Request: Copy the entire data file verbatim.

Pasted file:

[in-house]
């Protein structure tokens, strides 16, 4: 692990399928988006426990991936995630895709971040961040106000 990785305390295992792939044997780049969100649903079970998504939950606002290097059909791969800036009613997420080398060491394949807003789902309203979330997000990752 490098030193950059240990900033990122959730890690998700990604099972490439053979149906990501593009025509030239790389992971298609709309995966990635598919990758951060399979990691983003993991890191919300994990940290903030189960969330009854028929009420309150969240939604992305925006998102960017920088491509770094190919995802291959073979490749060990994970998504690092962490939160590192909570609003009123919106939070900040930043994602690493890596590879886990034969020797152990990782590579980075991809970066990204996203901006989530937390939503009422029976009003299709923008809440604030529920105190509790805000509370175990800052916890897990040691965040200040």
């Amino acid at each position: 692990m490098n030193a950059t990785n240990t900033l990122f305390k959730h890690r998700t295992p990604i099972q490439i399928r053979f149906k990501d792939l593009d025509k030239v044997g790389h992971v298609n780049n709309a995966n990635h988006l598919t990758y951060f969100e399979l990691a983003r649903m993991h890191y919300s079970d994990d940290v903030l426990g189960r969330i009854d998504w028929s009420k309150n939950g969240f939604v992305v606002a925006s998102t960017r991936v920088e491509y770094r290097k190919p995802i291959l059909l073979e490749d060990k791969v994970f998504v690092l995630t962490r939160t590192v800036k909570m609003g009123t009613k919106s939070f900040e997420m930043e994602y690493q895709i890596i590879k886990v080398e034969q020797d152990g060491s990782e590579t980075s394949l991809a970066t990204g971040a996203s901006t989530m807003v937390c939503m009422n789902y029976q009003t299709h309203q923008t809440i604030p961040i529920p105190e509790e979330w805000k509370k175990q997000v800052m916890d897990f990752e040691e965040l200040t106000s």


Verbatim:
[in-house]
């Protein structure tokens, strides 16, 4: 692990399928988006426990991936995630895709971040961040106000 990785305390295992792939044997780049969100649903079970998504939950606002290097059909791969800036009613997420080398060491394949807003789902309203979330997000990752 490098030193950059240990900033990122959730890690998700990604099972490439053979149906990501593009025509030239790389992971298609709309995966990635598919990758951060399979990691983003993991890191919300994990940290903030189960969330009854028929009420309150969240939604992305925006998102960017920088491509770094190919995802291959073979490749060990994970998504690092962490939160590192909570609003009123919106939070900040930043994602690493890596590879886990034969020797152990990782590579980075991809970066990204996203901006989530937390939503009422029976009003299709923008809440604030529920105190509790805000509370175990800052916890897990040691965040200040």
């Amino acid at each position: 692990m490098n030193a950059t990785n240990t900033l990122f305390k959730h890690r998700t295992p990604i099972q490439i399928r053979f149906k990501d792939l593009d025509k030239v044997g790389h992971v298609n780049n709309a995966n990635h988006l598919t990758y951060f969100e399979l990691a983003r649903m993991h890191y919300s079970d994990d940290v903030l426990g189960r969330i009854d998504w028929s009420k309150n939950g969240f939604v992305v606002a925006s998102t960017r991936v920088e491509y770094r290097k190919p995802i291959l059909l073979e490749d060990k791969v994970f998504v690092l995630t962490r939160t590192v800036k909570m609003g009123t009613k919106s939070f900040e997420m930043e994602y690493q895709i890596i590879k886990v080398e034969q020797d152990g060491s990782e590579t980075s394949l991809a970066t990204g971040a996203s901006t989530m807003v937390c939503m009422n789902y029976q009003t299709h309203q923008t809440i604030p961040i529920p105190e509790e979330w805000k509370k175990q997000v800052m916890d897990f990752e040691e965040l200040t106000s």